February 5, 1944
Match: War League Cup (North), Qualifying match, at Goodison Park.
Everton – Wrexham 2-3 (1-2).
Attendance: 14,309; Gate receipts: £955.
Referee: Mr. H.E. Lambert (Blackburn).
Everton (2-3-5): George Burnett, George Jackson, Norman Greenhalgh, Jack Grant, Tommy Jones, Gordon Watson, Billy Hall (Liverpool), Eddie Wainwright, Tommy Lawton, Alex Stevenson, Jimmy McIntosh (Preston North End).
Wrexham (2-3-5): D. Whitelaw, Jones, A. Jefferson, A. Livingstone, James Milburn, F.R. Hill, C. Revell, G.H. Bremner. L. Horsman, Albert Malam, J.S. Foxall.
The goals: 1-0 Lawton (23 min.), 1-1 Foxall (33 min.), 1-2 Horsman (37 min.), 2-2 Lawton (63 min.), 2-3 Bremner (74 min.).
Everton stroke a bad patch.
Once in a while it comes to all clubs to strike bad game. It was Everton’s turn on Saturday. They had been playing so well recently that no one, not even the Wrexham people, expected them to lose. Still Wrexham won by 3-2. Without attempting to take away any of the praise for victory from the winners, who were the better side, it was Everton’s factadasical display and Wrexham’s enterprise form, which brought Everton to heel. Wrexham demonstrated that their form, which has enabled them to win six victories in succession, was not mare luck, but the result of high quality football.
Pace and Team Work.
They had just as many good moves as Everton but add to that pace and team work and you have the answer to their triumph. Fore and aft were better than Everton, an Everton that failed to produce the football which made the two derby games outstanding. Goodison Park has been the scene of some high scoring in recent weeks, but Everton never suggested that, they would register a big win, for Wrexham were doughy rivals, who were not concerned with what had gone before, but what was to come. They had gained in confidence as a result of their sequence of victories; had a belief in themselves which was absent before the start of the cup games, and played as a team. They were better workmen; the players linked up one with one another to make a complete whole, and by sound constructive football played Everton at their own game, and beat them at it.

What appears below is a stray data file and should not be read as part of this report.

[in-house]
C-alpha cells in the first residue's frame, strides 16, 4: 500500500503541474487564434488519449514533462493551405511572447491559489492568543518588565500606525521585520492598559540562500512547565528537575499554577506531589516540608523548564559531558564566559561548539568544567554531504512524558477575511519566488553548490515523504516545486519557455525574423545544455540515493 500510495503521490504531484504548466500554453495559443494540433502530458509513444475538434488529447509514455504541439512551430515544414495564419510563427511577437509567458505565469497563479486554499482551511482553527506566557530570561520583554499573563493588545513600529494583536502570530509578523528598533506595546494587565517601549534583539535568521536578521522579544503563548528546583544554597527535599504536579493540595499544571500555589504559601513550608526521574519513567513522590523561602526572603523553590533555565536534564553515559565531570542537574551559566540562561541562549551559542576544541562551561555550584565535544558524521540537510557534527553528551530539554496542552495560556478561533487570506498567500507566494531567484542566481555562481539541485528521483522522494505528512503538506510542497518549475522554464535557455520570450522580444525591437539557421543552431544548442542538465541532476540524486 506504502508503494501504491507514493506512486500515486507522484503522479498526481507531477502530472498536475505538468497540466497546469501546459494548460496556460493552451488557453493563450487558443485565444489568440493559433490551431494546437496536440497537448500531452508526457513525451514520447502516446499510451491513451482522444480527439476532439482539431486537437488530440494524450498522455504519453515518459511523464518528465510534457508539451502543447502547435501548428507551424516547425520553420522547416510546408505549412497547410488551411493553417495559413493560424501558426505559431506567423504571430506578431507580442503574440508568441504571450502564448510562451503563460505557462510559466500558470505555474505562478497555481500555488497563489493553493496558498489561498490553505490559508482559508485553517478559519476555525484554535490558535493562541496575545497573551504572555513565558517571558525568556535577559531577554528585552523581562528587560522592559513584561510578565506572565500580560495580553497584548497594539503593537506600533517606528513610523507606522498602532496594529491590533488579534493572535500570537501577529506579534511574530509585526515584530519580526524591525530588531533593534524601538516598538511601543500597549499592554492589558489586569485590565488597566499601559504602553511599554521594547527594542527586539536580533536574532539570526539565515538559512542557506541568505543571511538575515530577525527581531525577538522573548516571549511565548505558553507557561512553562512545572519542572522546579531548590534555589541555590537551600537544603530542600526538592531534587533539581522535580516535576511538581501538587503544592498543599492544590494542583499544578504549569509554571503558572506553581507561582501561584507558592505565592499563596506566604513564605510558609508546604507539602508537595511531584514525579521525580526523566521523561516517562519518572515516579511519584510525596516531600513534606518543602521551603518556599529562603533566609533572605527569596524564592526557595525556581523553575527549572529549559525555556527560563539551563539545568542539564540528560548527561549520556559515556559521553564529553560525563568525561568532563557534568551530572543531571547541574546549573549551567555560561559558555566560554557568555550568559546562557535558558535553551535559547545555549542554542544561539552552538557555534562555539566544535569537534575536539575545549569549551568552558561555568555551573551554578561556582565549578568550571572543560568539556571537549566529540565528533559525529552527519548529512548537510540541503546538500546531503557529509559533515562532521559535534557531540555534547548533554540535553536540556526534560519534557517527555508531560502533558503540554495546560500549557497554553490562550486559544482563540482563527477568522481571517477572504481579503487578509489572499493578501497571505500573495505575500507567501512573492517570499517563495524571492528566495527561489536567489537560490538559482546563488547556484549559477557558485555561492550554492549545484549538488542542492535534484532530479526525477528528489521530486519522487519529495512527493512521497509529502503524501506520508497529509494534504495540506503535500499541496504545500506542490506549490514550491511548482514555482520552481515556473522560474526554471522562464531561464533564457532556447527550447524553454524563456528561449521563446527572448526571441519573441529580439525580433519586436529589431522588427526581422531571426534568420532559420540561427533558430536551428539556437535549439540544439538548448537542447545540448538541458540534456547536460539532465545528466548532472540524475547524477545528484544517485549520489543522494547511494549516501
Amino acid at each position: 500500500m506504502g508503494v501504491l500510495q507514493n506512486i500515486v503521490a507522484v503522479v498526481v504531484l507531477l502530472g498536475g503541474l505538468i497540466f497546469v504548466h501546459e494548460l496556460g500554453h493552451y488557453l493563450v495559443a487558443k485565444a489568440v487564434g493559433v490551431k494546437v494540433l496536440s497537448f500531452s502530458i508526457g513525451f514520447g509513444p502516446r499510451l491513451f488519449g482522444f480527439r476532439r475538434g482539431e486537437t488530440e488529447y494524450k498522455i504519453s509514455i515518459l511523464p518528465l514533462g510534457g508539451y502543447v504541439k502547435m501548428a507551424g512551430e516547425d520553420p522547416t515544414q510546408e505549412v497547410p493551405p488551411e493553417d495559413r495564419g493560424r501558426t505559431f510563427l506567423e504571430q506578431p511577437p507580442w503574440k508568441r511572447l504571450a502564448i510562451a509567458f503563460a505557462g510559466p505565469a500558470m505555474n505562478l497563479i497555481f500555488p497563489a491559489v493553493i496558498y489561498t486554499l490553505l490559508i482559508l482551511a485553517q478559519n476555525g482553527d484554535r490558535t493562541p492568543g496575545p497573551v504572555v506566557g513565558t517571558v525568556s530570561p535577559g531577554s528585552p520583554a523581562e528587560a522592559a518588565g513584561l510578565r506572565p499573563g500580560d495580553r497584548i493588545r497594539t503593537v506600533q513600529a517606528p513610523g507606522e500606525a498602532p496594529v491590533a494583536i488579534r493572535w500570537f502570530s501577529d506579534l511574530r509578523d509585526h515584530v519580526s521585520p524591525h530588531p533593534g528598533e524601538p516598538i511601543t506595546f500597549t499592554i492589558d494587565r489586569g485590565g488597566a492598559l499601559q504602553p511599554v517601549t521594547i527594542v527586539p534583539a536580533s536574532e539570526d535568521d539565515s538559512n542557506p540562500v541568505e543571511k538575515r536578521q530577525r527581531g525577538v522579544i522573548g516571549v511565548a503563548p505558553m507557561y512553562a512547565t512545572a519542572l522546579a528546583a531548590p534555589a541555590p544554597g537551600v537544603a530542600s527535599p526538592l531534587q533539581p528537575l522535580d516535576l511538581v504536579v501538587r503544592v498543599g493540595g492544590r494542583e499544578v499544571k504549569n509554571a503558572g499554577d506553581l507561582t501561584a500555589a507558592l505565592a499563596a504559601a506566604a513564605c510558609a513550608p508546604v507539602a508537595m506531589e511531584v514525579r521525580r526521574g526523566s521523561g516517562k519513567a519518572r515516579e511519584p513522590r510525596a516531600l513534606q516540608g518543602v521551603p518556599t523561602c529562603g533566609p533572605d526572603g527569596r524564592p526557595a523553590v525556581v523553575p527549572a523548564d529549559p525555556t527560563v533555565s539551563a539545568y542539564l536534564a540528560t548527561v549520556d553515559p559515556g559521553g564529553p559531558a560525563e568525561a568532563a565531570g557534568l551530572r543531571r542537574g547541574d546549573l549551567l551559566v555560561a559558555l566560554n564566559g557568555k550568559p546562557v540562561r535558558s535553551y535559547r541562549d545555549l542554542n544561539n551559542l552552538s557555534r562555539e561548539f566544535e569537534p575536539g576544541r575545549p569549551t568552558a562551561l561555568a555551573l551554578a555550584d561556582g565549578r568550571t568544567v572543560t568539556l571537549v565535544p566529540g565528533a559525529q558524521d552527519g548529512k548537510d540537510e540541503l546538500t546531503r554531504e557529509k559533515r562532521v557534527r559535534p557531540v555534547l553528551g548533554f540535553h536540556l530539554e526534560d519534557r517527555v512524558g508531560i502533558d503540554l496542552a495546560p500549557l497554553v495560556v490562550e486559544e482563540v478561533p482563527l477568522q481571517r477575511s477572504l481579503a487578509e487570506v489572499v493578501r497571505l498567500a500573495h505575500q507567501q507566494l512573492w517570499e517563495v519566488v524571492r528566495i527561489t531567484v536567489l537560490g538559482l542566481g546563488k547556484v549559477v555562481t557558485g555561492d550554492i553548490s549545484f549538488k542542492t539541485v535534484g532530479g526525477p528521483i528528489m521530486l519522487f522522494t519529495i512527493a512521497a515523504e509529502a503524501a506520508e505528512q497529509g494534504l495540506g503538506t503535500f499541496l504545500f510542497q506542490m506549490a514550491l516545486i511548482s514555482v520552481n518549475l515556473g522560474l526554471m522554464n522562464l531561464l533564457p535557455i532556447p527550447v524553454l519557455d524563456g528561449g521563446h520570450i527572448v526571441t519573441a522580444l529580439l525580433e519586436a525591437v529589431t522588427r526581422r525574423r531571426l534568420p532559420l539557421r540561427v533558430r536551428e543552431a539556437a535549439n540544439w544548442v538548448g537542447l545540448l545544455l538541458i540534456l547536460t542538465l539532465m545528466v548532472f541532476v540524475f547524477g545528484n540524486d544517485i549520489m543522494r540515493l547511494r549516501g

A Team of Units
Whereas Wrexham were a united whole, Everton were units. They started well with some attractive football, but without goal-punch, and the same might be said of their opponents for they too could carry the play into enemy quarters by nice combination. Both sets of defenders were masters of the rival attacks, and so it was twenty-two minutes before the first goal was registered. T.G. Jones sent the ball soaring up the middle, Lawton ran forward, anticipating where it would land, and got to it just in time to shoot, beating the advancing goalkeeper by a split second. But within eight minutes Wrexham had negatived that goal, Bremner scooping the ball across to Foxall, who headed beyond Burnett. That rather shook Everton, but Wrexham had not finished there. Wainwright fiddled until he was dispossessed, and Bremner again provided Horseman with a scoring opportunity what time Everton were appealing for offside. Whitelaw the Welshmen’s goalkeeper relieved his colleagues time and again by cutting out centres by moving out of goal and catching the ball like a cricketer, and so Wrexham had a 2-1 lead at the interval.
I realised then that Everton would have to pull themselves together to pull the game out of the fire, but as they started the second half with seemingly more purposeful play near miss by Lawton and a bad miss by Stevenson from five yards out there was still plenty of time to rectify matters, but as time went on Everton, instead of getting better became gradually worse. Wrexham still kept on with their stylish play, and were now worrying the Everton defence severely, so much so that T. Jones in his eagerness to clear away a dangerous attack handled the ball –I thought it was ball to hand and a penalty was granted, Malam entrusted with the kick made a hash of things by shooting wide. Three minutes after (sixty-three minutes) Lawton scored, shooting between the advancing goalkeeper’s legs to equalise. Lawton netted again, but was offside, and it was left to Bremner to score the winner. He beat two men to get position before shooting past Burnett. Near the end, Lawton had bad luck when an effort of his hit the angle of the posts, came out, and Whitelaw swept the ball away.
Left wing Curbed.
Not for an age have I seen Everton so ineffective; blame Wrexham for a lot of it, for their half-backs and backs hacked up the rare success defensively and constructively. They curbed the Everton left wing –its strong wing, and had little difficulty in holding the right for Hall; loaned by Liverpool, had a poor match after a promising start, Lawton was a done raider. He received three decent passes – scored from two of them and netted the third, which was disallowed. Everton waited for the ball; Wrexham went for it, and having got it made use of it. I am not going to individualise about the team, but simply any that good team work, fast and clever play beat Everton, who were slow by comparison, Attendance 14,309. Receipts £955.
(Liverpool Daily Post, 07-02-1944)